It’s fairly typical to hear commands yelled between climbers at the crag. You should only raise your voice to give commands when it’s necessary, like on a big wall where wind or pitch length may be a factor.
In tight amphitheaters or slot canyons like the Black Corridor at Red Rocks, one loud party can cause other parties to have to yell, too. Soon, voices are echoing off the walls and it gets hard to concentrate (and, by extension, prioritize safety). At crowded cliffs, it also helps to use names along with commands.
As soon as the climber pulls off the deck, they get the belayer’s full attention. From there, the climber can dictate what the belayer does with two simple commands.
- “Slack” means the belayer needs to give the climber more rope. They might be getting ready to make a big move or clip.
- “Take” signals the belayer to take slack out of the system. I like to eliminate gray areas when I give this command: “take a little,” which means I’d like the rope a bit tighter but not as tight as possible. “Take hard” means take all the slack you can; I’m about to hang on the rope.
Climbers can also announce that they’re clipping or falling.
And once they’re at the top of a route and have clipped the anchor, they can request the belayer to lower. That command changes if the climber plans to lower by rappelling (a separate topic not covered here).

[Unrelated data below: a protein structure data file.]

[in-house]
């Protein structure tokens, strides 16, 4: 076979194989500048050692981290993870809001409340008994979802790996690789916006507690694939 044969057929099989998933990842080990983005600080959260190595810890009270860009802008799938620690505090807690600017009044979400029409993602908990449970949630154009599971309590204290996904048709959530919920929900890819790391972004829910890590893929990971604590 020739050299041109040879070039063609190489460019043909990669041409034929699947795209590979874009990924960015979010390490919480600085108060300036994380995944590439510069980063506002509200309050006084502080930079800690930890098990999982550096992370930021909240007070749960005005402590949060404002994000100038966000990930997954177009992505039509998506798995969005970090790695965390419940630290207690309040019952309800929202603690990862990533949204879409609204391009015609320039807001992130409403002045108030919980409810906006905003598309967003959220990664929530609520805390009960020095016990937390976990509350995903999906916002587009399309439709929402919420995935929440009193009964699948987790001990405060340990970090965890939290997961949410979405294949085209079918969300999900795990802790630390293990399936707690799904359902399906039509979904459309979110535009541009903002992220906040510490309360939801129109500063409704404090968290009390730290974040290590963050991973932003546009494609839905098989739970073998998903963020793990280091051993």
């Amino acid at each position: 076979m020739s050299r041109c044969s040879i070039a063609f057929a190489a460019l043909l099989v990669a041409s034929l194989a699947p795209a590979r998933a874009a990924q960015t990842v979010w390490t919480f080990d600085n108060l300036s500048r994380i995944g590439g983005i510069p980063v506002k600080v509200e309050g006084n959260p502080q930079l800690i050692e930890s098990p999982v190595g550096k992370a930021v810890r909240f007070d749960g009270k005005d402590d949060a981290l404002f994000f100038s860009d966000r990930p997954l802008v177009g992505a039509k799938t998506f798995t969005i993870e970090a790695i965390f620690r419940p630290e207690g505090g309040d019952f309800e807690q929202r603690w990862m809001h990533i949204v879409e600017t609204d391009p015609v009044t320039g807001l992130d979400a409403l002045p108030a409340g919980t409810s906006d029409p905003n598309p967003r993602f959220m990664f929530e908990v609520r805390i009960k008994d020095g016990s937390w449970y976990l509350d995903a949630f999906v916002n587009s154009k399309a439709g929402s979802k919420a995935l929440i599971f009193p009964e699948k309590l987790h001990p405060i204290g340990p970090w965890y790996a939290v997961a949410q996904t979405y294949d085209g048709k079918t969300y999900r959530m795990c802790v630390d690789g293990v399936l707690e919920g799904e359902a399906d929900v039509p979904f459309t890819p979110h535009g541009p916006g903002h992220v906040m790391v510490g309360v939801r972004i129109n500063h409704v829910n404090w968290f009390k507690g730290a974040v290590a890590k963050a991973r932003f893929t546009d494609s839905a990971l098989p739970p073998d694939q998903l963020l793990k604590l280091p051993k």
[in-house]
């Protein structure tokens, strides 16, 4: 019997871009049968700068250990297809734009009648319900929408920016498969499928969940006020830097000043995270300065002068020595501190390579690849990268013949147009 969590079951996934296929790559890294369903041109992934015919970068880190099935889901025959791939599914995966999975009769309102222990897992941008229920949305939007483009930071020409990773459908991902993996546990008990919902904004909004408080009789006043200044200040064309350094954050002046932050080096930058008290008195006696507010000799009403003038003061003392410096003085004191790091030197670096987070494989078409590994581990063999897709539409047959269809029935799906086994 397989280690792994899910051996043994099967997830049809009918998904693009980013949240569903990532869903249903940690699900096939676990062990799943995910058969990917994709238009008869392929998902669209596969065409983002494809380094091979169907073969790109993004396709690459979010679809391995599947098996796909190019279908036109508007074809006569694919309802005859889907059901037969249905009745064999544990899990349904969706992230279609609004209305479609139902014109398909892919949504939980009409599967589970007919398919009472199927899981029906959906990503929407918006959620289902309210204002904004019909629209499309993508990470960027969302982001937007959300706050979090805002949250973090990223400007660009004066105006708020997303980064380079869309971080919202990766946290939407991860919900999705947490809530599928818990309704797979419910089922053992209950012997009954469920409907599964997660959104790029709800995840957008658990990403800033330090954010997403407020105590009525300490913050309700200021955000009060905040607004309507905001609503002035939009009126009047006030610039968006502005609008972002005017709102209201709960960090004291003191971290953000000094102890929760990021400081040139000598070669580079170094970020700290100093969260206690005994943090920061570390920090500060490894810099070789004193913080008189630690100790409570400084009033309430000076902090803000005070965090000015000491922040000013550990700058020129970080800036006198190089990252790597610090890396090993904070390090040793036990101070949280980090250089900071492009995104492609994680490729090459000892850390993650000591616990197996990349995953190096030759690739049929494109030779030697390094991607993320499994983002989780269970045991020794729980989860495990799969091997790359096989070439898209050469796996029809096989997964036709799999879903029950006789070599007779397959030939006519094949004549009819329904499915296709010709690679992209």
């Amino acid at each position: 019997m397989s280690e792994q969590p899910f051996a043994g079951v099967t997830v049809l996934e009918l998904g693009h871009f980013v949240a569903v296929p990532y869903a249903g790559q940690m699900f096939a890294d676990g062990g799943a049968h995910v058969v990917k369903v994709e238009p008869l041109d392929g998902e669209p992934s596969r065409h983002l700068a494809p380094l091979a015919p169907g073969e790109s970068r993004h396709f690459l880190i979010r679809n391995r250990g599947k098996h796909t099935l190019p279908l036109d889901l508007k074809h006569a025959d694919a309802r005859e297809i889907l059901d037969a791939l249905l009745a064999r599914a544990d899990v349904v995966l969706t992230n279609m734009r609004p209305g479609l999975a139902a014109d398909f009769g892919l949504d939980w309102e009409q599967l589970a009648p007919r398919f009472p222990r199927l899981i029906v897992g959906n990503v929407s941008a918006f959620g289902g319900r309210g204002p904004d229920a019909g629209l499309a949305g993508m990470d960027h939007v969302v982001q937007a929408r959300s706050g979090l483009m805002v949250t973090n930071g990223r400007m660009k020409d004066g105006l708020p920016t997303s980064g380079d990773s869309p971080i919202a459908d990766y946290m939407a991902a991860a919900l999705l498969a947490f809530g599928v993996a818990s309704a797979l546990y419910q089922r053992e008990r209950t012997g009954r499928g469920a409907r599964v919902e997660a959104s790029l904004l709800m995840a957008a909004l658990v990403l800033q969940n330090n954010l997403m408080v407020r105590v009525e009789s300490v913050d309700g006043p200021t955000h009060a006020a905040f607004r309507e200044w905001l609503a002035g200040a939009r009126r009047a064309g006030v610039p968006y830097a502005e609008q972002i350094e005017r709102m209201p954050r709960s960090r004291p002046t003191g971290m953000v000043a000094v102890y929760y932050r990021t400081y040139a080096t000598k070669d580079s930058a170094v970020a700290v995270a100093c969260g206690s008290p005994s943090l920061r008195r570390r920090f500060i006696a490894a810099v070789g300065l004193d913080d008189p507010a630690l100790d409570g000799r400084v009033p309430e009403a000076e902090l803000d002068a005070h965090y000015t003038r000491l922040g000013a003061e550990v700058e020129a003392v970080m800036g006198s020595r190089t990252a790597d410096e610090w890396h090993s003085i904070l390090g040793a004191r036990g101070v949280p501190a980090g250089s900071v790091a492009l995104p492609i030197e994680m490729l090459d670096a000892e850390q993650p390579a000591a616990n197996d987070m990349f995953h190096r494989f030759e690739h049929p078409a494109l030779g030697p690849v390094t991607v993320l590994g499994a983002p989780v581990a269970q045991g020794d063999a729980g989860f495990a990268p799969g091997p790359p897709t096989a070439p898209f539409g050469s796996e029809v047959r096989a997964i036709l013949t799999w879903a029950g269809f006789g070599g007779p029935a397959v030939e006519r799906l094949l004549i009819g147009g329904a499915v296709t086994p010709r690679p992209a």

Of course, variations on all these themes are possible. Some climbing partners have enough candor to hold conversations or heckle each other during a lead.
However familiar, any good climber/belayer relationship (or “belaytionship”) is built on a foundation of trust rooted in fundamental principles. Good communication boils down to the climber’s confidence that their belayer can answer their commands and competently react to unexpected outcomes, like surprise falls.
Part 4: Climbing on the Sharp End
Compared to a belayer, a lead climber needs to keep track of relatively few items. But the mental game of leading is vast and challenging.
After you’ve gone through your safety checks (including making sure you have enough gear to get up and back down), your tasks as a climber get pretty bare. Ask for slack if you need it; ask for a take if you need that; otherwise, keep climbing and clip gear.